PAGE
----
Low temperature energy powering an absorption chiller will make more energy sources available for comfort cooling as compared to conventional heat driven chillers. Solar energy, industrial waste heat and heat from combined power and heat generation are examples of sources for driving energy. Also, the distribution of energy for comfort cooling could be made efficiently by transportation of hot water to the chiller situated near to the customers. Absorption chillers driven by temperatures lower than 90°C (194°F) are in general not available as an “off-the-shelf product.” Usually the low temperature driven chillers are custom made to fit to the local conditions with respect to temperatures of the driving energy and of the cooling water. The optimal design of a chiller is dependant on the temperature of the driving energy as well as on the temperature of the available heat sink for cooling the absorber and the condenser. A scheme for optimization of the chiller with respect to the size of the heat transfer surfaces and of the temperature drop of the driving energy and of the cooling water is presented herein. Presented results illustrate the dramatic effect on the size of the absorber by changing the cooling water temperature, and the equally dramatic effect on the size of the condenser and generator by changing the temperature of the driving energy. Clearly, lowering the heat source temperature and/or increasing the heat sink temperature increases the capital cost for a chiller. However, when coupled to combined heat and power generation, reasonable pay-back times have here been demonstrated for low temperature driven absorption chillers due to the increased electricity production in the overall system.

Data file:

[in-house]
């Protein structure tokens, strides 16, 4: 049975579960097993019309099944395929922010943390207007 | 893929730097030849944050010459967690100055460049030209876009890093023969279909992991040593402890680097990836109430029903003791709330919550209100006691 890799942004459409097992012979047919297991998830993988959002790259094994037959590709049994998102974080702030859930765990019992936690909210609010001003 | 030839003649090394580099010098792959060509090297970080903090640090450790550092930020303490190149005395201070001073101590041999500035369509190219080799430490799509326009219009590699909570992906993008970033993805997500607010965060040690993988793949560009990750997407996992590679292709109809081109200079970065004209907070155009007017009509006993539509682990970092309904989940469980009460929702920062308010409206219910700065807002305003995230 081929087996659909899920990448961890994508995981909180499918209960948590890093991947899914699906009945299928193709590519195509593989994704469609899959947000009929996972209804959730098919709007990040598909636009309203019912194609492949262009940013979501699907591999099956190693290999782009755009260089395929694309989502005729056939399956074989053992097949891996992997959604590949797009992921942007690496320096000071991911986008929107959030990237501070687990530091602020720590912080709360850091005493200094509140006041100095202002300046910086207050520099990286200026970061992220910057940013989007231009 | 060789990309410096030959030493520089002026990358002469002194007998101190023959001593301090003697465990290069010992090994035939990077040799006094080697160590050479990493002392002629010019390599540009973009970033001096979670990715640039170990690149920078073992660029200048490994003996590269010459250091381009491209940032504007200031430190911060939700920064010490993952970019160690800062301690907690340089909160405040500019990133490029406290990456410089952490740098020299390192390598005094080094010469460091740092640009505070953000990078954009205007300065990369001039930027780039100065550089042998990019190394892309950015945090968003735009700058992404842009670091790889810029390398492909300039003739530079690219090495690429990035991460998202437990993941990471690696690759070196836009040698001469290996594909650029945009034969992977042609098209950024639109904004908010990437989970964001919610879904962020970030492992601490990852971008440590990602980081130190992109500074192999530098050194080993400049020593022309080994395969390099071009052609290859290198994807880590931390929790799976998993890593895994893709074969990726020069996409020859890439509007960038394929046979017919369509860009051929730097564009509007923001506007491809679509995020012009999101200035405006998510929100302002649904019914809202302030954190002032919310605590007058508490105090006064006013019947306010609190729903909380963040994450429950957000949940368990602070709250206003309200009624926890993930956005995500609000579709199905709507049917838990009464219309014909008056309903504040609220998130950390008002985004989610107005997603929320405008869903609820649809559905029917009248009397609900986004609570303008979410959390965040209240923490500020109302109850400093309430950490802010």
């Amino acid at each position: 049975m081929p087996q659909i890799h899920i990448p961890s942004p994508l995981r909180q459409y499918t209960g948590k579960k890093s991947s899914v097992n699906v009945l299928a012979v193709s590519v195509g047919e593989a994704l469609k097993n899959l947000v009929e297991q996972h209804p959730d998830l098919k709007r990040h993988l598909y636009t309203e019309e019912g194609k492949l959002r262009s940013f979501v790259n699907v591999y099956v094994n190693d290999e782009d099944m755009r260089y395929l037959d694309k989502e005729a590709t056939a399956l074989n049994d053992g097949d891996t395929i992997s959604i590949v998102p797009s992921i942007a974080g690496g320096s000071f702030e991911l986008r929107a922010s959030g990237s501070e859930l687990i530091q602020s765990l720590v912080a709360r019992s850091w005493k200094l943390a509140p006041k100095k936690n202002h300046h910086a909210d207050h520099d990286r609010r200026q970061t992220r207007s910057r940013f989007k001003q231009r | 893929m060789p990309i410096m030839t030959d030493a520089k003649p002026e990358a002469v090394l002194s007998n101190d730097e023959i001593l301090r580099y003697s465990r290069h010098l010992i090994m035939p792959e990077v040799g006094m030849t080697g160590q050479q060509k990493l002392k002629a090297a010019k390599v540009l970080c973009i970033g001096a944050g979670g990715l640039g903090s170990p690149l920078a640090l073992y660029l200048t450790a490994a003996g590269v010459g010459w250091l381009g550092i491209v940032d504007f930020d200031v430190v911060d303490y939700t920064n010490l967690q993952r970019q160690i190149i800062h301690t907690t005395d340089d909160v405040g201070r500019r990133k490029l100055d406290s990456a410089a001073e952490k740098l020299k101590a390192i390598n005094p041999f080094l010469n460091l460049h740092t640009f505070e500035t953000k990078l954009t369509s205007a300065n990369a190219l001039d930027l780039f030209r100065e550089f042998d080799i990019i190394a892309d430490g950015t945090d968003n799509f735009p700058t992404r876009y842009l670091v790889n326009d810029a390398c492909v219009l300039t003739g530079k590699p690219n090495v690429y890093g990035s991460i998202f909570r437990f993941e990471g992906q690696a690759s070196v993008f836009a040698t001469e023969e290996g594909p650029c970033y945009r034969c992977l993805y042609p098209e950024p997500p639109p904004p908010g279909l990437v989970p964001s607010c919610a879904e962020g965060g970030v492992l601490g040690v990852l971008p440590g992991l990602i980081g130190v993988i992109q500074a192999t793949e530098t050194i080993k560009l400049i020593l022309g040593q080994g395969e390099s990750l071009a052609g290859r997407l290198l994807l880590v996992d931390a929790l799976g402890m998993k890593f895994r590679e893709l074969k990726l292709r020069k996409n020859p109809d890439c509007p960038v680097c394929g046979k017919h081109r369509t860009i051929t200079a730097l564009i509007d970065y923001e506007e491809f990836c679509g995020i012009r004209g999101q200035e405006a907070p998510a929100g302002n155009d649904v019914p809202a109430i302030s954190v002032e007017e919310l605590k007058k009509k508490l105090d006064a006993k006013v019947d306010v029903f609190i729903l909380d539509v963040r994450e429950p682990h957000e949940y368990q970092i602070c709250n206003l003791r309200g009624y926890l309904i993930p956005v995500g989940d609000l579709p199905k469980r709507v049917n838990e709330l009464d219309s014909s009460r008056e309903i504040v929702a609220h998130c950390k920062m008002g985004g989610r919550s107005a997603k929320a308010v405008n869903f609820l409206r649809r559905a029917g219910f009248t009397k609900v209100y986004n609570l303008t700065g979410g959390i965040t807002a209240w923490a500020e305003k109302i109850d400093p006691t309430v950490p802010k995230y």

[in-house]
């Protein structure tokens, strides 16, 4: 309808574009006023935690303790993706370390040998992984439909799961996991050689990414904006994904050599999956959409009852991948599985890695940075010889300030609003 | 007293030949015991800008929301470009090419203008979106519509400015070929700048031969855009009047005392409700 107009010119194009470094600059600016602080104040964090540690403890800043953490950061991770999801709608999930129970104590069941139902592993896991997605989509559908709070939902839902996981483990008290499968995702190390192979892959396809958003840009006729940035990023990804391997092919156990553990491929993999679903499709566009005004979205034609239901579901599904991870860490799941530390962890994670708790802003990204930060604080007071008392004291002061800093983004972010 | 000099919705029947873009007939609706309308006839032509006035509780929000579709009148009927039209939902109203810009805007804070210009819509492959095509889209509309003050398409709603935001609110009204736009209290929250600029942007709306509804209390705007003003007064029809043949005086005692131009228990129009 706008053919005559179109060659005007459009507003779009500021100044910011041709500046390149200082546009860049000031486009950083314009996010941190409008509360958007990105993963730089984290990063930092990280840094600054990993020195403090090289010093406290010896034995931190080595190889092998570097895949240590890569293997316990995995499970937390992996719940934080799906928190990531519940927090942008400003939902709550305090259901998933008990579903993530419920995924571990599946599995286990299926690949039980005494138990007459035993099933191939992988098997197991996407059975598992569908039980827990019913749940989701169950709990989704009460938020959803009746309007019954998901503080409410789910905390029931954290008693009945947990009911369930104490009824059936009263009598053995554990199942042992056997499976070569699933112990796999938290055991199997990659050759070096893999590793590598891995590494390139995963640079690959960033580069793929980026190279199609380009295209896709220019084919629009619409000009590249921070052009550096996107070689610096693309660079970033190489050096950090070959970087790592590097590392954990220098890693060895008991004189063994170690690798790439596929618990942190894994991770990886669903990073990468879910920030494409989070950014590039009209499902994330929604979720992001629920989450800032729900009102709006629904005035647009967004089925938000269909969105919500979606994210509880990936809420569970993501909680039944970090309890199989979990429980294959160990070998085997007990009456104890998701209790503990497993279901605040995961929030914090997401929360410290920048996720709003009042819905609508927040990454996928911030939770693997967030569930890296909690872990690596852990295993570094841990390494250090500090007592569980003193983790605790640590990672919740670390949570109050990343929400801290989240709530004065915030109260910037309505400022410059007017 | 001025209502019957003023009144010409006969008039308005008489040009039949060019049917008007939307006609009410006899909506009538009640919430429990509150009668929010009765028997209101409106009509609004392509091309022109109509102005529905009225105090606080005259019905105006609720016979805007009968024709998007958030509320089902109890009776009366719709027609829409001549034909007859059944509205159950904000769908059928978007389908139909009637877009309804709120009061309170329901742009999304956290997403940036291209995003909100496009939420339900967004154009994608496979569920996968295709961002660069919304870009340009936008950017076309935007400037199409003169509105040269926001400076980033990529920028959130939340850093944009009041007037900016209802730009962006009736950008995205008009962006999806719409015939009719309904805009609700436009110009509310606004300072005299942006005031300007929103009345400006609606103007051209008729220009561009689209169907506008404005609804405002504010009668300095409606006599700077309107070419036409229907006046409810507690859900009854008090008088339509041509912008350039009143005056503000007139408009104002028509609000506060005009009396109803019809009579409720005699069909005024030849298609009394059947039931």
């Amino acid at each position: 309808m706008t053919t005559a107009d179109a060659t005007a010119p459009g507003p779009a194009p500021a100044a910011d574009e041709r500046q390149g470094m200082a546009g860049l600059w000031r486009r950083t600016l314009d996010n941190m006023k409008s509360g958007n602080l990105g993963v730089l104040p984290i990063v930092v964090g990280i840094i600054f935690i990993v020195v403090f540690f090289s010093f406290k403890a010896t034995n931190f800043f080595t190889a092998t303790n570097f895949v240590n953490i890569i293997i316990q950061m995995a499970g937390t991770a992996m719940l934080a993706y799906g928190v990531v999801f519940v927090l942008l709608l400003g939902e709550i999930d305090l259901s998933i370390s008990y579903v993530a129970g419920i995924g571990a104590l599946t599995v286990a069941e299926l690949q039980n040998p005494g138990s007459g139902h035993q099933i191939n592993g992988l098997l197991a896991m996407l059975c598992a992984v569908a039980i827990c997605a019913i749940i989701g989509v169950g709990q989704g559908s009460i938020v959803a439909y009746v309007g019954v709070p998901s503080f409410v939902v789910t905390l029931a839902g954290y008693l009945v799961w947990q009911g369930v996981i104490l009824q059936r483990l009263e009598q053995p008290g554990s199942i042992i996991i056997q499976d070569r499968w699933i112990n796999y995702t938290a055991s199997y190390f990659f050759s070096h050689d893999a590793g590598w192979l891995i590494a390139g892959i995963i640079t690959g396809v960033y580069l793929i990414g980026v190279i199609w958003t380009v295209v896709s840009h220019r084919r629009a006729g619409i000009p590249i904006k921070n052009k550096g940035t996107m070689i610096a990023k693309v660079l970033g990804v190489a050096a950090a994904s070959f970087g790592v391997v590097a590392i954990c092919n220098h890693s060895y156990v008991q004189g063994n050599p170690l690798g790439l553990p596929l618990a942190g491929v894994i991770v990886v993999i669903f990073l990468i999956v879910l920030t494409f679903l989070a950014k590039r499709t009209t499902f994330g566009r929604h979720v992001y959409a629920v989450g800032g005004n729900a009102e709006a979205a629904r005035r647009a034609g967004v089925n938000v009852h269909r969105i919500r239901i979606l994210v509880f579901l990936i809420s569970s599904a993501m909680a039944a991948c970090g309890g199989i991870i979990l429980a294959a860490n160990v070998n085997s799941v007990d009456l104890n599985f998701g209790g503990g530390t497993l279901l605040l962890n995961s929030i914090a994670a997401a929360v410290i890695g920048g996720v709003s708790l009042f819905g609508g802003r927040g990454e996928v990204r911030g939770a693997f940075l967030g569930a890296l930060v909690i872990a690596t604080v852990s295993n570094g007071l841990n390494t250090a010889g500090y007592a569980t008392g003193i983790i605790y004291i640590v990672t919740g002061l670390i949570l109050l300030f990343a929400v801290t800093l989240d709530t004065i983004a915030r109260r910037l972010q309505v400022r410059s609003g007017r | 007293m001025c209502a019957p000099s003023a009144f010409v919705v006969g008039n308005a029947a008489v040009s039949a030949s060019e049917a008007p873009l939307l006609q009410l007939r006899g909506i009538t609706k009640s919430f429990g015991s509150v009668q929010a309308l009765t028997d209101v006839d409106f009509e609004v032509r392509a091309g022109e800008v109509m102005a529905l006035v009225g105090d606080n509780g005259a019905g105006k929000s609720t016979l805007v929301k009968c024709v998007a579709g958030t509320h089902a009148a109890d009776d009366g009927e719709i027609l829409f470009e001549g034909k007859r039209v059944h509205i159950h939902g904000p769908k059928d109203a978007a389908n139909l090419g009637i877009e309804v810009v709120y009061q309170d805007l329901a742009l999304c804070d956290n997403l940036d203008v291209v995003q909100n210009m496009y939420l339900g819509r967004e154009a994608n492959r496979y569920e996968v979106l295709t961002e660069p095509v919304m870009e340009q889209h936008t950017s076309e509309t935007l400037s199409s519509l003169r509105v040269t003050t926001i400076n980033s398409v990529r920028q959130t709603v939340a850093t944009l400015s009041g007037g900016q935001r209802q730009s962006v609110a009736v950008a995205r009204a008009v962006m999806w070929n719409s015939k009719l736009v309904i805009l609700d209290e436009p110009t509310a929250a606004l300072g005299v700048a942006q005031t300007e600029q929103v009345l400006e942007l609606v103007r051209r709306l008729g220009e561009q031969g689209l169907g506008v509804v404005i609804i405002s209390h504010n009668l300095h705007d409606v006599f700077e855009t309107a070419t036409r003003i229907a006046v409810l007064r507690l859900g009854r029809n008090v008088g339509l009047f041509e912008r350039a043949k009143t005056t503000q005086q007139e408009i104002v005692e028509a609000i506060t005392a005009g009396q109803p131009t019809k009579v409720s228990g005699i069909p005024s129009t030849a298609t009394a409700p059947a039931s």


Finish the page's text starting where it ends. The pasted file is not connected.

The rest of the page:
Feasibility Study of Absorption Chillers With a Low Temperature Heat Source
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Martin, V, & Setterwall, F. "Feasibility Study of Absorption Chillers With a Low Temperature Heat Source." Proceedings of the ASME 2004 International Mechanical Engineering Congress and Exposition. Advanced Energy Systems. Anaheim, California, USA. November 13–19, 2004. pp. 461-467. ASME. https://doi.org/10.1115/IMECE2004-60781
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